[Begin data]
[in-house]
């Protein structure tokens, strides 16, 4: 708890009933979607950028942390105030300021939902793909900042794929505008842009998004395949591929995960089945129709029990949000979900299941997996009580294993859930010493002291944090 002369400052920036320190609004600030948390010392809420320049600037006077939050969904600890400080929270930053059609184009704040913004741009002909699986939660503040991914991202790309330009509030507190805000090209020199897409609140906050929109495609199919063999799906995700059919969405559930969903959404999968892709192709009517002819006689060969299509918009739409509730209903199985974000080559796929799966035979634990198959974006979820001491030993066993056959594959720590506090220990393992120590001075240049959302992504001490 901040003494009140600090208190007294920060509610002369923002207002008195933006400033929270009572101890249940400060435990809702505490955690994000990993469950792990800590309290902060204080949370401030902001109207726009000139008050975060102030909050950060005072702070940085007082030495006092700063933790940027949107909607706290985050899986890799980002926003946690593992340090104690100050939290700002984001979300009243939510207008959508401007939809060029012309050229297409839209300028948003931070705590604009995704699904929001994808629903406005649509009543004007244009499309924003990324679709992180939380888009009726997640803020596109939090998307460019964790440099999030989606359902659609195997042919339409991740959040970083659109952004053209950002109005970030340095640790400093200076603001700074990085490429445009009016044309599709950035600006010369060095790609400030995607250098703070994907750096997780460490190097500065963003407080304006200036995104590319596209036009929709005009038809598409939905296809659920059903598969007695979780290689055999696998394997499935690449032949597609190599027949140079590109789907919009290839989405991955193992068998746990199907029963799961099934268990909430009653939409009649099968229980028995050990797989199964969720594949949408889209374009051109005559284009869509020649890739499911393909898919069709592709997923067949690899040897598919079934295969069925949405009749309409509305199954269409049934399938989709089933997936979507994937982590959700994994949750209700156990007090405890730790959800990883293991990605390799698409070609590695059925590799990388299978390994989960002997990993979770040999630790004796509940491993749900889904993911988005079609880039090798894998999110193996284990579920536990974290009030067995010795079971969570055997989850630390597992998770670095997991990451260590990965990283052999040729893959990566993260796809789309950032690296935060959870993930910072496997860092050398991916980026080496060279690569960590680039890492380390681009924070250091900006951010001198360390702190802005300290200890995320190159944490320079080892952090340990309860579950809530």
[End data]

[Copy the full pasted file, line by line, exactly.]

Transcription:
[in-house]
């Protein structure tokens, strides 16, 4: 708890009933979607950028942390105030300021939902793909900042794929505008842009998004395949591929995960089945129709029990949000979900299941997996009580294993859930010493002291944090 002369400052920036320190609004600030948390010392809420320049600037006077939050969904600890400080929270930053059609184009704040913004741009002909699986939660503040991914991202790309330009509030507190805000090209020199897409609140906050929109495609199919063999799906995700059919969405559930969903959404999968892709192709009517002819006689060969299509918009739409509730209903199985974000080559796929799966035979634990198959974006979820001491030993066993056959594959720590506090220990393992120590001075240049959302992504001490 901040003494009140600090208190007294920060509610002369923002207002008195933006400033929270009572101890249940400060435990809702505490955690994000990993469950792990800590309290902060204080949370401030902001109207726009000139008050975060102030909050950060005072702070940085007082030495006092700063933790940027949107909607706290985050899986890799980002926003946690593992340090104690100050939290700002984001979300009243939510207008959508401007939809060029012309050229297409839209300028948003931070705590604009995704699904929001994808629903406005649509009543004007244009499309924003990324679709992180939380888009009726997640803020596109939090998307460019964790440099999030989606359902659609195997042919339409991740959040970083659109952004053209950002109005970030340095640790400093200076603001700074990085490429445009009016044309599709950035600006010369060095790609400030995607250098703070994907750096997780460490190097500065963003407080304006200036995104590319596209036009929709005009038809598409939905296809659920059903598969007695979780290689055999696998394997499935690449032949597609190599027949140079590109789907919009290839989405991955193992068998746990199907029963799961099934268990909430009653939409009649099968229980028995050990797989199964969720594949949408889209374009051109005559284009869509020649890739499911393909898919069709592709997923067949690899040897598919079934295969069925949405009749309409509305199954269409049934399938989709089933997936979507994937982590959700994994949750209700156990007090405890730790959800990883293991990605390799698409070609590695059925590799990388299978390994989960002997990993979770040999630790004796509940491993749900889904993911988005079609880039090798894998999110193996284990579920536990974290009030067995010795079971969570055997989850630390597992998770670095997991990451260590990965990283052999040729893959990566993260796809789309950032690296935060959870993930910072496997860092050398991916980026080496060279690569960590680039890492380390681009924070250091900006951010001198360390702190802005300290200890995320190159944490320079080892952090340990309860579950809530």